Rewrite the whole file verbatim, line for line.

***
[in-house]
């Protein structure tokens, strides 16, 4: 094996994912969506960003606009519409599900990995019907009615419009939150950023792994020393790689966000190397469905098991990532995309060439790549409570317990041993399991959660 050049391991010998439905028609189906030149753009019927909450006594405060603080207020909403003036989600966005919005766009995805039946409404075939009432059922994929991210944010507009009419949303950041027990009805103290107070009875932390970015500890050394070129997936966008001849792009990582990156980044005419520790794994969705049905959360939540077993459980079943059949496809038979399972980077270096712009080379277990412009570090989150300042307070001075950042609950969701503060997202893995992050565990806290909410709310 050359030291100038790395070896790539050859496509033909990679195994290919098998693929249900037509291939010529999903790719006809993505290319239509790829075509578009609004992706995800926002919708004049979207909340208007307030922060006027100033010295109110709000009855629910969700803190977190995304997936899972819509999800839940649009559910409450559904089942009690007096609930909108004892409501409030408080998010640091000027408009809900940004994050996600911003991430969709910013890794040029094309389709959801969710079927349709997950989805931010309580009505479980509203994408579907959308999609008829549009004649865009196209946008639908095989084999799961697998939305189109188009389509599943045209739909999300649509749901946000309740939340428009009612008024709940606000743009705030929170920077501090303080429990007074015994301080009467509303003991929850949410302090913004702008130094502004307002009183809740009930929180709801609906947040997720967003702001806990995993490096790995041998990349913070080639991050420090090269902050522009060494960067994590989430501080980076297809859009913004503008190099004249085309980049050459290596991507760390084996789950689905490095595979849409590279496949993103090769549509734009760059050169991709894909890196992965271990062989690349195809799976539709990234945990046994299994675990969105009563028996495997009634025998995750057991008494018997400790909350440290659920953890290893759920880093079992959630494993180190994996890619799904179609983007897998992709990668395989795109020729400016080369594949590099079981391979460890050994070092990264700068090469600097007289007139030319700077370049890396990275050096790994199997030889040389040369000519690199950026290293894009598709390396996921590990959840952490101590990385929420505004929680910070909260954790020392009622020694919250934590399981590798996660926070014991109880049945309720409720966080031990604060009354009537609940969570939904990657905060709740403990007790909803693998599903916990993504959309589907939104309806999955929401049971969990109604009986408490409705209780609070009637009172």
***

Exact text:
[in-house]
């Protein structure tokens, strides 16, 4: 094996994912969506960003606009519409599900990995019907009615419009939150950023792994020393790689966000190397469905098991990532995309060439790549409570317990041993399991959660 050049391991010998439905028609189906030149753009019927909450006594405060603080207020909403003036989600966005919005766009995805039946409404075939009432059922994929991210944010507009009419949303950041027990009805103290107070009875932390970015500890050394070129997936966008001849792009990582990156980044005419520790794994969705049905959360939540077993459980079943059949496809038979399972980077270096712009080379277990412009570090989150300042307070001075950042609950969701503060997202893995992050565990806290909410709310 050359030291100038790395070896790539050859496509033909990679195994290919098998693929249900037509291939010529999903790719006809993505290319239509790829075509578009609004992706995800926002919708004049979207909340208007307030922060006027100033010295109110709000009855629910969700803190977190995304997936899972819509999800839940649009559910409450559904089942009690007096609930909108004892409501409030408080998010640091000027408009809900940004994050996600911003991430969709910013890794040029094309389709959801969710079927349709997950989805931010309580009505479980509203994408579907959308999609008829549009004649865009196209946008639908095989084999799961697998939305189109188009389509599943045209739909999300649509749901946000309740939340428009009612008024709940606000743009705030929170920077501090303080429990007074015994301080009467509303003991929850949410302090913004702008130094502004307002009183809740009930929180709801609906947040997720967003702001806990995993490096790995041998990349913070080639991050420090090269902050522009060494960067994590989430501080980076297809859009913004503008190099004249085309980049050459290596991507760390084996789950689905490095595979849409590279496949993103090769549509734009760059050169991709894909890196992965271990062989690349195809799976539709990234945990046994299994675990969105009563028996495997009634025998995750057991008494018997400790909350440290659920953890290893759920880093079992959630494993180190994996890619799904179609983007897998992709990668395989795109020729400016080369594949590099079981391979460890050994070092990264700068090469600097007289007139030319700077370049890396990275050096790994199997030889040389040369000519690199950026290293894009598709390396996921590990959840952490101590990385929420505004929680910070909260954790020392009622020694919250934590399981590798996660926070014991109880049945309720409720966080031990604060009354009537609940969570939904990657905060709740403990007790909803693998599903916990993504959309589907939104309806999955929401049971969990109604009986408490409705209780609070009637009172």